September 24, 1995
A wet, heavy snowfall wreaked havoc in Denver Sept. 20, a sign from Mother Nature that the 1995-96 ski season is just around the corner. Prior to Sept. 20, snow was reported at 12,000 feet in Telluride in southwest Colorado. The early snows could help make 1995 one of the longest ski years in recent memory, as heavy spring snows extended the 1994-95 season late into May, June and July. Hardy backcountry skiers may experience a full 12-month ski season.
Long before the lifts start carrying skiers uphill, however, ski resorts have kicked off their marketing programs, which invariably creates a little friendly, and sometimes not-so-friendly, competition. Such is the case between neighboring states Utah and Colorado. Utah has long cultivated an in-your-face marketing attitude toward Colorado and this year is no exception. Capitalizing on the steady stream of negative press about Denver International Airport, Utah’s ski industry trade organization, Ski Utah, in July unveiled an ad campaign that continues to chide Colorado for real or perceived woes at DIA and the often bumper-to-bumper traffic on I-70. (Last ski season, according to the Rocky Mountain News, Vail Pass on I-70 was closed 35 times). Last year, Ski Utah placed ads with photos of mangled skis, a reference to DIA’s infamous baggage system.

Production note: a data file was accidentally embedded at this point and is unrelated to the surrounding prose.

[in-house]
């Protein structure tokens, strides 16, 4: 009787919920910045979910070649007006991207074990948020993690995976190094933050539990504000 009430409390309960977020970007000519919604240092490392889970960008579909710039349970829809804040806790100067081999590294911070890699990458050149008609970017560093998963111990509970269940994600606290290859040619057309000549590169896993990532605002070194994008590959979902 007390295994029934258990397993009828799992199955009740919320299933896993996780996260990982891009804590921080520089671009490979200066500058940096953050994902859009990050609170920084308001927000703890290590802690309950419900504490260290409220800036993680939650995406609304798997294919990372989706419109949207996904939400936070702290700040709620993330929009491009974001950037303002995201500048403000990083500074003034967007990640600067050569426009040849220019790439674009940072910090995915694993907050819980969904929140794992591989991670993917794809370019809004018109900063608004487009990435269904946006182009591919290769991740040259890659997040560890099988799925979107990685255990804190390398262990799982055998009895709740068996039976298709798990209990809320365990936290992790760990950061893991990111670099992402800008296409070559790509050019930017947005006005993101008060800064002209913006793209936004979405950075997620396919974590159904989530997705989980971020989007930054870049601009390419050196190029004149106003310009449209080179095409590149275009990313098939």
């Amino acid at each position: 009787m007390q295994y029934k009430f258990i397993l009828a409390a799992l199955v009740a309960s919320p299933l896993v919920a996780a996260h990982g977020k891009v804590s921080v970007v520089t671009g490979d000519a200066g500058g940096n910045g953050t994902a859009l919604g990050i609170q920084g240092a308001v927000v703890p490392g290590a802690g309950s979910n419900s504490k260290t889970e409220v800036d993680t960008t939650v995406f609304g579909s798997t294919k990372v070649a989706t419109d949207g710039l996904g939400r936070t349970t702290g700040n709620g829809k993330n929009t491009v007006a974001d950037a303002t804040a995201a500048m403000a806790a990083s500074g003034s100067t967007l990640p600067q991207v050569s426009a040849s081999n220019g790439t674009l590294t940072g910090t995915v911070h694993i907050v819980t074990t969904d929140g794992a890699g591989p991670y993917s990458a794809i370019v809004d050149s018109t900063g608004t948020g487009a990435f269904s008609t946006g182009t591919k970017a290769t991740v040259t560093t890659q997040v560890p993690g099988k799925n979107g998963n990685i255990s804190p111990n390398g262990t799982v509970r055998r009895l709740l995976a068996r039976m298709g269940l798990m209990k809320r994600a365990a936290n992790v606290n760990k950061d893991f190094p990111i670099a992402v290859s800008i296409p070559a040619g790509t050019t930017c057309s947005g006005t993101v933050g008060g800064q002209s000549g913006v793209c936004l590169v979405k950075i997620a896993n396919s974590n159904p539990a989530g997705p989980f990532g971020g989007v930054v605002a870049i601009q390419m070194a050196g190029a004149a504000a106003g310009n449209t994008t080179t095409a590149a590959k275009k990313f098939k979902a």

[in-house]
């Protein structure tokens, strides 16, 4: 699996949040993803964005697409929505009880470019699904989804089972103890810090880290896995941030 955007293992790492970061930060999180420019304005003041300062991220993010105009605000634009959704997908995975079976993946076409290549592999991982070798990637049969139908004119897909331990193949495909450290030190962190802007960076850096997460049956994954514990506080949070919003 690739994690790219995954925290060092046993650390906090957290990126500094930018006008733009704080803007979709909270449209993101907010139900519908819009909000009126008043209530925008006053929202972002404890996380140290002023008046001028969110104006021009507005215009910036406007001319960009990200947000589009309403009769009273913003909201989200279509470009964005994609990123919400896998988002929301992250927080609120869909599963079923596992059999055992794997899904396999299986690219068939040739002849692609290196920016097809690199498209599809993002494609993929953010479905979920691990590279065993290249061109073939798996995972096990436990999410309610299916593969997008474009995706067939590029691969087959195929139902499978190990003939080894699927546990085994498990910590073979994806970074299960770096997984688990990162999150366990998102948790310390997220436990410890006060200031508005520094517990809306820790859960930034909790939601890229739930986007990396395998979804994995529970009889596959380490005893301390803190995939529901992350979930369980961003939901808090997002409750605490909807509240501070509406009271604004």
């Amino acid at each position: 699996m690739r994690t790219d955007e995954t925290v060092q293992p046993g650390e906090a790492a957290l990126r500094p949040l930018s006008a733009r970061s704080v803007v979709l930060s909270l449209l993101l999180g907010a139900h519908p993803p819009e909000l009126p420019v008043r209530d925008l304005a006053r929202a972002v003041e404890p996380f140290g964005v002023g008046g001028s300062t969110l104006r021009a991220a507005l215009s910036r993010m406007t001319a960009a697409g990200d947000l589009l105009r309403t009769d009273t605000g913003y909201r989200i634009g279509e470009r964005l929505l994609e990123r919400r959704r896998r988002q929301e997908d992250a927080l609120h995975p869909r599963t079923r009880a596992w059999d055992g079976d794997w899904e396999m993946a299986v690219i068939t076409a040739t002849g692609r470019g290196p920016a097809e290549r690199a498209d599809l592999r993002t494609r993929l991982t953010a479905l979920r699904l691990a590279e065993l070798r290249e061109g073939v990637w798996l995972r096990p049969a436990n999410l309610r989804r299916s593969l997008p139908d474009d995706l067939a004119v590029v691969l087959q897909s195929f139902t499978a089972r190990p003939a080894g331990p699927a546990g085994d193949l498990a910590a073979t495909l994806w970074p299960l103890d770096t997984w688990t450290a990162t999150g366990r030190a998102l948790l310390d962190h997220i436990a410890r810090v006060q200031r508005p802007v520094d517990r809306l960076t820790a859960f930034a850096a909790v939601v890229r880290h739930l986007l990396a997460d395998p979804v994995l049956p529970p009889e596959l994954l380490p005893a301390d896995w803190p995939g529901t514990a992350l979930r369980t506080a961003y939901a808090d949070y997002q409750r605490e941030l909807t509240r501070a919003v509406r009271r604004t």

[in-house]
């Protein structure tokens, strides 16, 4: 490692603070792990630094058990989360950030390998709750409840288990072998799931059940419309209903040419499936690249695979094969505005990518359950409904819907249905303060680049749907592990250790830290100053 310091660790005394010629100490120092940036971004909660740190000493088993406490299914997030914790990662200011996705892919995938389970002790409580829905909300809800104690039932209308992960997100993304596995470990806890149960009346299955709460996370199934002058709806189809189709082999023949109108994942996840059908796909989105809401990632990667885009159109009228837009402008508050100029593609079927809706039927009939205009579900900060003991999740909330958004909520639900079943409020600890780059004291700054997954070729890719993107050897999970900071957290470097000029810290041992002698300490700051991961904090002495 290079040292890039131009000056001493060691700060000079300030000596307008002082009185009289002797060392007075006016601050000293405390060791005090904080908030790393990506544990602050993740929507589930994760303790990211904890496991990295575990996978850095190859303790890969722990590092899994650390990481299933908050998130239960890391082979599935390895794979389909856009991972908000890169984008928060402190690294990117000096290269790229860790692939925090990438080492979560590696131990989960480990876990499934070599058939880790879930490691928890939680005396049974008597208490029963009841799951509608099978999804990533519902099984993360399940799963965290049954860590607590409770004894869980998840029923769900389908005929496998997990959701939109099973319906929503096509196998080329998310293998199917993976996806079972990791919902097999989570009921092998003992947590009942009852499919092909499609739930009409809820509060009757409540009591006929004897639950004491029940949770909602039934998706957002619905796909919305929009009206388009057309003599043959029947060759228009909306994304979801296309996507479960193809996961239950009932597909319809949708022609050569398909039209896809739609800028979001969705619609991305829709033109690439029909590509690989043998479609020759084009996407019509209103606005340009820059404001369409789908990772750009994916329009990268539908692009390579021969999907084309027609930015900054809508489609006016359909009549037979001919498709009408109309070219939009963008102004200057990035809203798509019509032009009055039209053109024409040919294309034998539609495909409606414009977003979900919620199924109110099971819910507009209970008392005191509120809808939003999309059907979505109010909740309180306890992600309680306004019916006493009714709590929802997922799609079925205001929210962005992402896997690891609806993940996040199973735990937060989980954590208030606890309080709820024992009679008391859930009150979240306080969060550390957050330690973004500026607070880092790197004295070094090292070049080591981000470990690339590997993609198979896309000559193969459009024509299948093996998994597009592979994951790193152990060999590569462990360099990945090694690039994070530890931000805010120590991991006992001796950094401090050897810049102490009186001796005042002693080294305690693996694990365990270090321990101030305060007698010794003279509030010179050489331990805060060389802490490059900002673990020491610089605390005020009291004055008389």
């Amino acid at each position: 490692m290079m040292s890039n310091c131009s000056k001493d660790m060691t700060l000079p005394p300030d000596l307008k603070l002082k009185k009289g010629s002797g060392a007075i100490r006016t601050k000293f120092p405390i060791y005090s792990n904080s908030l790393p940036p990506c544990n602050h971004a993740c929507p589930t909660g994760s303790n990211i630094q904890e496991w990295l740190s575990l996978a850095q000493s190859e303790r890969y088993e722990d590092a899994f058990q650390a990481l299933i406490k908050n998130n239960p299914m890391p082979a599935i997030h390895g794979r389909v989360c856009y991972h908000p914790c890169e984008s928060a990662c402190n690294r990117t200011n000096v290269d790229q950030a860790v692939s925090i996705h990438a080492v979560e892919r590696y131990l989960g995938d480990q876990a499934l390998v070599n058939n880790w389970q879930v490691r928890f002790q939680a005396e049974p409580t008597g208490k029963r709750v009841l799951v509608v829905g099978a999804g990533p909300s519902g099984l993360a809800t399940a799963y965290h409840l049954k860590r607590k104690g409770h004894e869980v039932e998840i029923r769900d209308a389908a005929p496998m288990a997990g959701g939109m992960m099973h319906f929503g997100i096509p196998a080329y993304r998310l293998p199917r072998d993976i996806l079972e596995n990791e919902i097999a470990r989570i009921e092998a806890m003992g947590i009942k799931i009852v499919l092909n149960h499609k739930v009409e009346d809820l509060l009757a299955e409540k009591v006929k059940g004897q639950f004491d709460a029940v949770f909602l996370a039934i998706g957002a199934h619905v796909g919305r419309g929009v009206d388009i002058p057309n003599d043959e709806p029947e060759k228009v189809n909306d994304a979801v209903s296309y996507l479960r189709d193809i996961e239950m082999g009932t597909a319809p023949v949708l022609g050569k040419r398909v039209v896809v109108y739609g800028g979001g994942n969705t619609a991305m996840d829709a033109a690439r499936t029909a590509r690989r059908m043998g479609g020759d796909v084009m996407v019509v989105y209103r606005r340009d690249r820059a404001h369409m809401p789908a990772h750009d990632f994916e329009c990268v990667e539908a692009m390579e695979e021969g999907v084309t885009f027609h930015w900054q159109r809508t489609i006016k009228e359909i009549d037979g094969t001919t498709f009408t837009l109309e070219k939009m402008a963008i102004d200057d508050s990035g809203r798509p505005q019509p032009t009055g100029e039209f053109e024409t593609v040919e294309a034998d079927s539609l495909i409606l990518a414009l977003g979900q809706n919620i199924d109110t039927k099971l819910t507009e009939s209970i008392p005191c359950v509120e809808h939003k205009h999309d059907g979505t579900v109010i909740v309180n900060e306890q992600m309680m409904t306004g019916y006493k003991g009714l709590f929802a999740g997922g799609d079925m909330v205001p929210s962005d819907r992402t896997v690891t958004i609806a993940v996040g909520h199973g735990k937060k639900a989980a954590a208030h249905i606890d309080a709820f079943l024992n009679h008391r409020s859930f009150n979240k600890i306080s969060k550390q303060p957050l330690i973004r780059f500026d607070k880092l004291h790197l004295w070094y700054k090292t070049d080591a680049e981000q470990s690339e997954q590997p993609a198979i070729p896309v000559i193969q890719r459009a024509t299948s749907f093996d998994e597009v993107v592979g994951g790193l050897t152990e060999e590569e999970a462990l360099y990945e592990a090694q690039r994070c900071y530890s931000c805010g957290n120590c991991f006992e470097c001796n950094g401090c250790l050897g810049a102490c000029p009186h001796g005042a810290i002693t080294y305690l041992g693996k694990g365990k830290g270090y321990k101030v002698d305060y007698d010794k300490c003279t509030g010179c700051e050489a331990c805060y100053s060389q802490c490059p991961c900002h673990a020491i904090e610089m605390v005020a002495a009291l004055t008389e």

While Colorado has been rather gentlemanly in its advertising, Rachel Biederman, communications manager for Colorado Ski Country USA, takes off the kid gloves when asked about Utah’s advertising. “They’re not exactly breathing down our necks,” she told Cyberwest, citing Colorado’s huge lead in skier days last year. “We’re so far ahead of them.” In response to the continuing jabs at DIA, Biederman said, “Our best response is going to be time … That place works beautifully.”
If Utah has an Achilles’ heel, it’s its puritanical image. “If you enjoy apres-ski, Utah’s about the last place you want to go,” said Biederman. Colorado resorts have better dining, nightlife and shopping, she added. “Our towns are much more fun.” Biederman also touts Colorado ski areas’ high-speed lifts, grooming equipment, capacity and on-mountain amenities. Another feather in Colorado resorts’ caps is deep pockets. According to the Rocky Mountain News (Sept. 5), Colorado ski resorts are spending at least $55 million on improvements this year. From the $14 million Vail Associates is spending on improvements at Vail, Beaver Creek and Arrowhead, to Telluride’s $12.5 million elaborate new gondola, an avalanche of cash is being invested in Colorado skiing.
Perhaps a more objective comparison between the two states is Snow Country magazine’s annual ranking of Western ski resorts. Ten of the top 20 resorts are in Colorado. Only Park City, at # 8, and Snowbird, at # 20, made the grade. Yet Utah’s famous snowfall, particularly at Alta, and the proximity of several ski areas to Salt Lake City are undeniable advantages. As for nightlife, well … We at Cyberwest will be skiing both states this season, and we’ll report our findings. In the meantime, prepare for another great season.